Toad in the Hole

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Toad in the Hole

The English have given this silly name to a Yorkshire pudding with sausage in it, a convenient and appealing brunch or supper dish. Since Yorkshire pudding is traditionally baked in the drippings from a big roast of beef, and since big roasts of beef are definitely not within penny-pinchers’ budgets, I offer this humble but by no means inferior version.

Yield: Serves 4


  • 1 pound breakfast sausage, links or small homemade patties
  • 2 eggs
  • 1 cup milk
  • 1 cup flour
  • 1/2 teaspoon salt
  • 2 scallions, including green tops, minced


Preheat the oven to 450 degrees F.

Fry the sausages in an ovenproof skillet (a 10-inch iron skillet is ideal) or broil them in a 9 x 13-inch baking pan. When the sausages are crisp and brown, drain off some of the fat, leaving enough to generously coat the pan.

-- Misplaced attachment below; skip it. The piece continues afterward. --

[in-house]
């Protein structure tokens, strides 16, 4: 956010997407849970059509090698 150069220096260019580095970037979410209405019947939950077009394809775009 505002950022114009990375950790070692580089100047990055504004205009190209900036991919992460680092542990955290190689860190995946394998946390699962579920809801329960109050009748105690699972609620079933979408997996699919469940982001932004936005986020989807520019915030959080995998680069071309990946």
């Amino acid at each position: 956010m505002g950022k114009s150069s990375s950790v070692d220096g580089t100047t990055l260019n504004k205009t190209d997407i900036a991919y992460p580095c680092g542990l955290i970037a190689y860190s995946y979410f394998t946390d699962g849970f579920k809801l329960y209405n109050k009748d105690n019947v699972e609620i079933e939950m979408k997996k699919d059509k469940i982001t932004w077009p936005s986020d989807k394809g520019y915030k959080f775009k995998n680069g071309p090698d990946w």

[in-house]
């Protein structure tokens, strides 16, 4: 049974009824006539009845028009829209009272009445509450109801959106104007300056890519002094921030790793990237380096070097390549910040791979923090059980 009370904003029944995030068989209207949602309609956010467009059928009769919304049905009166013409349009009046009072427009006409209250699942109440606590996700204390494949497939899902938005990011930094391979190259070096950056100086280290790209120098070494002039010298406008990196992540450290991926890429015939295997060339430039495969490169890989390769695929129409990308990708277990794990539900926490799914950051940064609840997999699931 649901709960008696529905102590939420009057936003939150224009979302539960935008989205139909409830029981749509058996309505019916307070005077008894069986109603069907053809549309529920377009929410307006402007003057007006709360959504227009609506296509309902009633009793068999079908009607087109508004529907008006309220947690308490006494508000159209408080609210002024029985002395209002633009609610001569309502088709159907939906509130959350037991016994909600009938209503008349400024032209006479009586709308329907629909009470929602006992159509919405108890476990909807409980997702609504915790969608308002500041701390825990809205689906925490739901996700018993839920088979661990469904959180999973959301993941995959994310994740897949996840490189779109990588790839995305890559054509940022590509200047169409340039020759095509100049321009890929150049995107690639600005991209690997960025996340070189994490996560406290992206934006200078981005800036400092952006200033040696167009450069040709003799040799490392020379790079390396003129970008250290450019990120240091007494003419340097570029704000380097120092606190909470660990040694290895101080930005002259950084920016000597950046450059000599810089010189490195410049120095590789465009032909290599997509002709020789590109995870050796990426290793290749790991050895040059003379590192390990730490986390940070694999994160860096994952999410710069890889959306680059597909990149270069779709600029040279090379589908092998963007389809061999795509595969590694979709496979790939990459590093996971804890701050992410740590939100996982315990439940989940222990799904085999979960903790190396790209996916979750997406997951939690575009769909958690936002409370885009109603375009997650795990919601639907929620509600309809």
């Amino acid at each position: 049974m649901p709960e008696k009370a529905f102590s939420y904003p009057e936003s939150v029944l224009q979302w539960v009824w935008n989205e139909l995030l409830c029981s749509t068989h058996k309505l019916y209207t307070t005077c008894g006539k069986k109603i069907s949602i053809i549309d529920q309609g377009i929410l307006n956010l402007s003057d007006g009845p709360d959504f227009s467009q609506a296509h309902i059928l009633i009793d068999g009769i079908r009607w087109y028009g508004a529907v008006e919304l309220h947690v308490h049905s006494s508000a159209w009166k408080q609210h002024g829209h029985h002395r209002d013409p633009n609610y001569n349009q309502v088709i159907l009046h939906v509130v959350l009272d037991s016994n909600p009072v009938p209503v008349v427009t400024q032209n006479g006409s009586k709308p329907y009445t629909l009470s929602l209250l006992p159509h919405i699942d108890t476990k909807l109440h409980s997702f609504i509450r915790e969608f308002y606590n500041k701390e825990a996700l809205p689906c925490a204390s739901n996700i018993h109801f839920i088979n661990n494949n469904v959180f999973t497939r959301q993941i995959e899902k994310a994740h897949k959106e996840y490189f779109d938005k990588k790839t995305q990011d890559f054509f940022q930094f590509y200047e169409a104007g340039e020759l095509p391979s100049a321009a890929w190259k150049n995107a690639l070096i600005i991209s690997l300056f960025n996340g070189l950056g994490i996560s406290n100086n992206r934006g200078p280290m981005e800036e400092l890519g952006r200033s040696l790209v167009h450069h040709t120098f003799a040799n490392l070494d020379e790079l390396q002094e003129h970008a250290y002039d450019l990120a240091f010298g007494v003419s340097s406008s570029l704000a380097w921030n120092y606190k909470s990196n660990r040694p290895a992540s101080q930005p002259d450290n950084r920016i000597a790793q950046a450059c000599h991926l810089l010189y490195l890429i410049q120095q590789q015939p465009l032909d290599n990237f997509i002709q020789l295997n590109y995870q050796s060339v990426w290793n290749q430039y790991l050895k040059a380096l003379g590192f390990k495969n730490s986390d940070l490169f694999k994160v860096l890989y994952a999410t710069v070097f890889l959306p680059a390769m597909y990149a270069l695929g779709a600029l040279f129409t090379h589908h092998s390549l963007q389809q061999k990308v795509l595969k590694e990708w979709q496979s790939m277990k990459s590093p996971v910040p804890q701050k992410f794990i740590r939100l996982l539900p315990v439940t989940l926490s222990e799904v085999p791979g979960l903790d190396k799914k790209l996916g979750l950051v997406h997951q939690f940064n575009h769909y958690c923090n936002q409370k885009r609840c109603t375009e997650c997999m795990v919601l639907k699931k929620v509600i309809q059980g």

Make the batter while the sausages are cooking. In a blender or food processor, combine the eggs, milk, flour, and salt for 2 - 3 minutes. Alternately, whisk them vigorously by hand for 4 - 5 minutes. Stir in the chopped scallions.

Put the pan of sausages in the oven for 1 - 2 minutes to get it very hot, then pour the batter over the sausages. Bake for 15 minutes, then reduce the temperature to 350 degrees and bake for 10 minutes more, until the pudding is puffed and golden brown.

Serve immediately.

Instead of one large Toad in a Hole, make individual portions in custard cups or ramekins. Prepare sausage as directed, but cut in half before transferring to greased cups, and then adding the batter.

Toad in a Hole originally appeared in the 1985 Yankee cookbook "Feasts for a Farthing."

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